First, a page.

AdvocateKhoj
Login : Advocate | Client
Home Post Your Case My Account Law College Law Library
    

Supreme Court Judgments


Latest Supreme Court of India Judgments 2018

Subscribe

RSS Feed img




State of Kerala Vs. Sasi [1996] INSC 1364 (31 October 1996)

A.S. Anand, K.T. Thomas

ACT:

HEAD NOTE:

O R D E R

On 2.11.1990 at about 4.15 p.m., the respondent gave blows to the deceased Kunhuvareed on his head with a bamboo stick. Those blows resulted in fracture of the skull and multiple lacerated wounds on the head with resultant damage to the brain. The deceased died in the hospital on 13.11.1990 at about 3.25 a.m. Case was registered and investigation taken in hand. After completion of the investigation, the respondent was committed to stand trial to the Court of Sessions for an offence under Section 302 IPC. The prosecution examined 20 witnesses including PWs 15, 16 & 17 -the three medical witnesses, and PWs. 1, 2 & 3 as the eye-witnesses. At the trial, however, PW1 & PW2 turned hostile, after admitting the occurrence to have taken place on the date and at the time alleged by the prosecution. The learned Trial Court, after appreciation of evidence and considering the defence documents and the statement of the respondent, found the respondent guilty of an offence under Section 302 IPC and convicted him accordingly. He was sentenced to undergo impisonment for life vide judgment dated 15.11.1991. The respondent's appeal to the High Court partly succeeded and while accepting the genesis of the prosecution case, the High Court altered the conviction from under Section 302 IPC to the one under Section 326 IPC and sentenced the respondent to undergo five years RI vide judgment dated 6.4.1995. The State has filed this appeal against the acquittal of the respondent for an offence under Section 302 IPC by special leave.

We have heard learned counsel for the parties.

The respondent has not questioned his conviction. He has not filed any S.L.P. A perusal of the evidence on the record clearly establishes that the occurence took place in the manner suggested by the prosecution and that on 2.11.1990 at about 4.15 p.m. at the Toddy shop in the village, the respondent gave blows to the deceased on his heat with the bamboo stick. The evidence also reveals that the deceased was removed to the hospital in seriously injured condition and he remained in coma till he breathed his last on 13.11.1990. The prosecution has, thus, successfully established that it was the respondent who had caused injuries at the head of the deceased on the fateful night. The only question, however, is about the nature of offence.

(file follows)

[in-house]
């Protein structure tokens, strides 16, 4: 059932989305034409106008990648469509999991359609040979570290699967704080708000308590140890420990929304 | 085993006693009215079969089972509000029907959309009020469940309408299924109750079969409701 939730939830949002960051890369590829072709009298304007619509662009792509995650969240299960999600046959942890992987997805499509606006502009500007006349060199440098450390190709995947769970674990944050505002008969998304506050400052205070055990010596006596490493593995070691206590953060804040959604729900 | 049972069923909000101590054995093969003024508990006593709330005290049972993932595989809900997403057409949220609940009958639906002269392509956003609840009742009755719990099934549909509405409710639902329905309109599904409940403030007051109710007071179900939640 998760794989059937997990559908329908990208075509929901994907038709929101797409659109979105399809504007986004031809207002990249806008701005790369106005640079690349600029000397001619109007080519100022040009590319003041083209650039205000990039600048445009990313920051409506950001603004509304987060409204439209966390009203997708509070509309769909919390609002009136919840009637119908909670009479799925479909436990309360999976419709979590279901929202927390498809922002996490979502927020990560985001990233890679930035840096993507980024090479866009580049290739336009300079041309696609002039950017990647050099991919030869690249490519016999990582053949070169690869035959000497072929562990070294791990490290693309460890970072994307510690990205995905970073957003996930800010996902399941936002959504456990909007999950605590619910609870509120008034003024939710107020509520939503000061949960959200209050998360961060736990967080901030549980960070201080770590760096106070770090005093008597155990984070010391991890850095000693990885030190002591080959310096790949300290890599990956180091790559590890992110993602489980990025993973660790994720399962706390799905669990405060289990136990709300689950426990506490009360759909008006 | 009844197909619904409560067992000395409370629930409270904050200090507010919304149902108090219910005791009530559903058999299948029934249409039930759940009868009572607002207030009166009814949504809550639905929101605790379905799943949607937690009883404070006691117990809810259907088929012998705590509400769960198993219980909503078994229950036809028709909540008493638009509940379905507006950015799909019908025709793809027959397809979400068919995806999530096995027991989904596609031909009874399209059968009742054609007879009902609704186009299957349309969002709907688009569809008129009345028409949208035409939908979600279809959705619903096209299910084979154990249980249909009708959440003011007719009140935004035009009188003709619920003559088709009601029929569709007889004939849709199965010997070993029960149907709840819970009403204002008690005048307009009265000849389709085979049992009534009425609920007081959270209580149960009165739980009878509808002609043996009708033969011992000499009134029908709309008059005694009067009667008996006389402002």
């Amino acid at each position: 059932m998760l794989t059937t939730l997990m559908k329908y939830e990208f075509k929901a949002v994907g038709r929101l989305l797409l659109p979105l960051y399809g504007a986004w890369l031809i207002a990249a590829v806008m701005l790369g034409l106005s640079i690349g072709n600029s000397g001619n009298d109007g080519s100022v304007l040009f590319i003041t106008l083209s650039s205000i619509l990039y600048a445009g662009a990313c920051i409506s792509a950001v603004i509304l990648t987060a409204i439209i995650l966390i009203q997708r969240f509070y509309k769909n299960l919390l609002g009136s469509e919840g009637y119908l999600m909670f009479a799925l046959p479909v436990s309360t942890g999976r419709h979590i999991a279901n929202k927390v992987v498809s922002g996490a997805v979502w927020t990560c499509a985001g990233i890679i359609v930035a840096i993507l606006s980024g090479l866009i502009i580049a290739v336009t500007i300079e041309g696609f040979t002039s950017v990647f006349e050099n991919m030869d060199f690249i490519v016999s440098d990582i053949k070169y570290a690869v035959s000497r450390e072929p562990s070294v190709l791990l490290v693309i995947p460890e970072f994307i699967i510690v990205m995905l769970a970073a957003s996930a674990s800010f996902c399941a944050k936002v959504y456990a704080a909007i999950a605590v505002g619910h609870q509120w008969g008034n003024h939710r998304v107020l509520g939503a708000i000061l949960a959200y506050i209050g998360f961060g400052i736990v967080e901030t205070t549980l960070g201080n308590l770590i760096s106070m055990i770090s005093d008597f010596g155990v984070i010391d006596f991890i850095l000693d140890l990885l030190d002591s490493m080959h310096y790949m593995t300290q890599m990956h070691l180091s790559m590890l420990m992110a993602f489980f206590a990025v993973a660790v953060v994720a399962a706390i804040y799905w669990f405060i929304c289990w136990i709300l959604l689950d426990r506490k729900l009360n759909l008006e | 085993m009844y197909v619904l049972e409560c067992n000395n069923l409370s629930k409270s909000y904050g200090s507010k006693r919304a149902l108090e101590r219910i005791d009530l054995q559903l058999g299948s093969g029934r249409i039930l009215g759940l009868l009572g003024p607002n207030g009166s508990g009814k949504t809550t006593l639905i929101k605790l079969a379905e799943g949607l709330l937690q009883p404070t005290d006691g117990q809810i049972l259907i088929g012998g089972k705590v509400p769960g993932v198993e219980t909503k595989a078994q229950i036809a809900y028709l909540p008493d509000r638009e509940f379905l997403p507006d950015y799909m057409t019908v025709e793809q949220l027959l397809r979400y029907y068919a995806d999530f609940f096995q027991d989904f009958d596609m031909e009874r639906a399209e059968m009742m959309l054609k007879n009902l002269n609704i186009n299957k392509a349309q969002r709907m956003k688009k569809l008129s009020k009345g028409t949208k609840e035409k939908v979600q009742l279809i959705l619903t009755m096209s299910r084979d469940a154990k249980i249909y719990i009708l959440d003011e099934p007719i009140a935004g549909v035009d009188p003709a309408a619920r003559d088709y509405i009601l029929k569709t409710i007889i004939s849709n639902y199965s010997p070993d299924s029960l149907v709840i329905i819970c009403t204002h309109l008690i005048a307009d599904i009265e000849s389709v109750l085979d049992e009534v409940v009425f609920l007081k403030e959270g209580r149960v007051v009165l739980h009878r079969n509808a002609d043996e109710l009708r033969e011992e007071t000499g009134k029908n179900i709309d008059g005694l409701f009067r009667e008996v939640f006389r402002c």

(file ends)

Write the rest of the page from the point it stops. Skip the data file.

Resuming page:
The trial court while dealing with the nature of offence observed :

"The next question to be considered is as to what is the offence committed by the accused. If a man deliberately strikes another on the head with a heavy log of wood or an iron rod or even a lathi so as to cause a fracture of the skull he must, in the absence of any circumstance negativing the presumpation be deemed to have intended to cause the death of the victim of such bodily injry as is sufficient tocause death. Since the accused gave 3 blows by using MO1 on the head of deceased Kunhuvareed as a result of which the deceased fell down on sustaining fatal injuries on the head and the circumstances indicate that the assault was premeditated and the three blows on the head of deceased were not accidental and the injuries were sufficient in the ordinary course of nature to cause death, the case would squarely fell within the ambit of clause thirdly of Section 300 IPC and the accused murder punishable under Section 302 of the Indian Penal Code.

The High Court, as already noticed, did not disagree with the prosecution case regarding the complicity of the respondent with the crime, however, on the question of the offence, the High Court opined: